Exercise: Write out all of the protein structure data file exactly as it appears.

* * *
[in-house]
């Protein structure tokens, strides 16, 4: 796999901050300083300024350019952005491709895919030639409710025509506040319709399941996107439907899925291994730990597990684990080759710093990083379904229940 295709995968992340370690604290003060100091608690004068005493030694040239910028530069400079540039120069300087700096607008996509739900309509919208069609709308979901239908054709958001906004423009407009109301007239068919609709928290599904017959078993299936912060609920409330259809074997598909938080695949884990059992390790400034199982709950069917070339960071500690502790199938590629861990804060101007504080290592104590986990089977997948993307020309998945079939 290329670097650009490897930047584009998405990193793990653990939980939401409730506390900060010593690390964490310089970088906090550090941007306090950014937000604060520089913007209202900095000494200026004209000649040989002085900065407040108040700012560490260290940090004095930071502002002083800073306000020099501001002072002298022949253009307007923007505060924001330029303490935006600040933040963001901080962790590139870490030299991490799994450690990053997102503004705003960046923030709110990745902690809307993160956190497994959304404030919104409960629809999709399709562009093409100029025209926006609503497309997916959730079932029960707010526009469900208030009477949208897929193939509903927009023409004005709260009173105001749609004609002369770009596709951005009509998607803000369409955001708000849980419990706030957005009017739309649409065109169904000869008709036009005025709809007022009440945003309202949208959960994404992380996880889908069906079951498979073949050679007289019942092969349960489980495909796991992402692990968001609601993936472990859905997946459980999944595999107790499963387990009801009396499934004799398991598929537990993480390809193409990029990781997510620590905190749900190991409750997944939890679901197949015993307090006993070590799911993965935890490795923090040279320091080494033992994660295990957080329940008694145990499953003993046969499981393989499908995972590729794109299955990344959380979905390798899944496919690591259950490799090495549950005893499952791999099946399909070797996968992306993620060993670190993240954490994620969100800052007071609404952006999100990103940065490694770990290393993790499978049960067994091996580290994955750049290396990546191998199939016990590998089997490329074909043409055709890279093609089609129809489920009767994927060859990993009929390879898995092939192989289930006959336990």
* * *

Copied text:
[in-house]
């Protein structure tokens, strides 16, 4: 796999901050300083300024350019952005491709895919030639409710025509506040319709399941996107439907899925291994730990597990684990080759710093990083379904229940 295709995968992340370690604290003060100091608690004068005493030694040239910028530069400079540039120069300087700096607008996509739900309509919208069609709308979901239908054709958001906004423009407009109301007239068919609709928290599904017959078993299936912060609920409330259809074997598909938080695949884990059992390790400034199982709950069917070339960071500690502790199938590629861990804060101007504080290592104590986990089977997948993307020309998945079939 290329670097650009490897930047584009998405990193793990653990939980939401409730506390900060010593690390964490310089970088906090550090941007306090950014937000604060520089913007209202900095000494200026004209000649040989002085900065407040108040700012560490260290940090004095930071502002002083800073306000020099501001002072002298022949253009307007923007505060924001330029303490935006600040933040963001901080962790590139870490030299991490799994450690990053997102503004705003960046923030709110990745902690809307993160956190497994959304404030919104409960629809999709399709562009093409100029025209926006609503497309997916959730079932029960707010526009469900208030009477949208897929193939509903927009023409004005709260009173105001749609004609002369770009596709951005009509998607803000369409955001708000849980419990706030957005009017739309649409065109169904000869008709036009005025709809007022009440945003309202949208959960994404992380996880889908069906079951498979073949050679007289019942092969349960489980495909796991992402692990968001609601993936472990859905997946459980999944595999107790499963387990009801009396499934004799398991598929537990993480390809193409990029990781997510620590905190749900190991409750997944939890679901197949015993307090006993070590799911993965935890490795923090040279320091080494033992994660295990957080329940008694145990499953003993046969499981393989499908995972590729794109299955990344959380979905390798899944496919690591259950490799090495549950005893499952791999099946399909070797996968992306993620060993670190993240954490994620969100800052007071609404952006999100990103940065490694770990290393993790499978049960067994091996580290994955750049290396990546191998199939016990590998089997490329074909043409055709890279093609089609129809489920009767994927060859990993009929390879898995092939192989289930006959336990």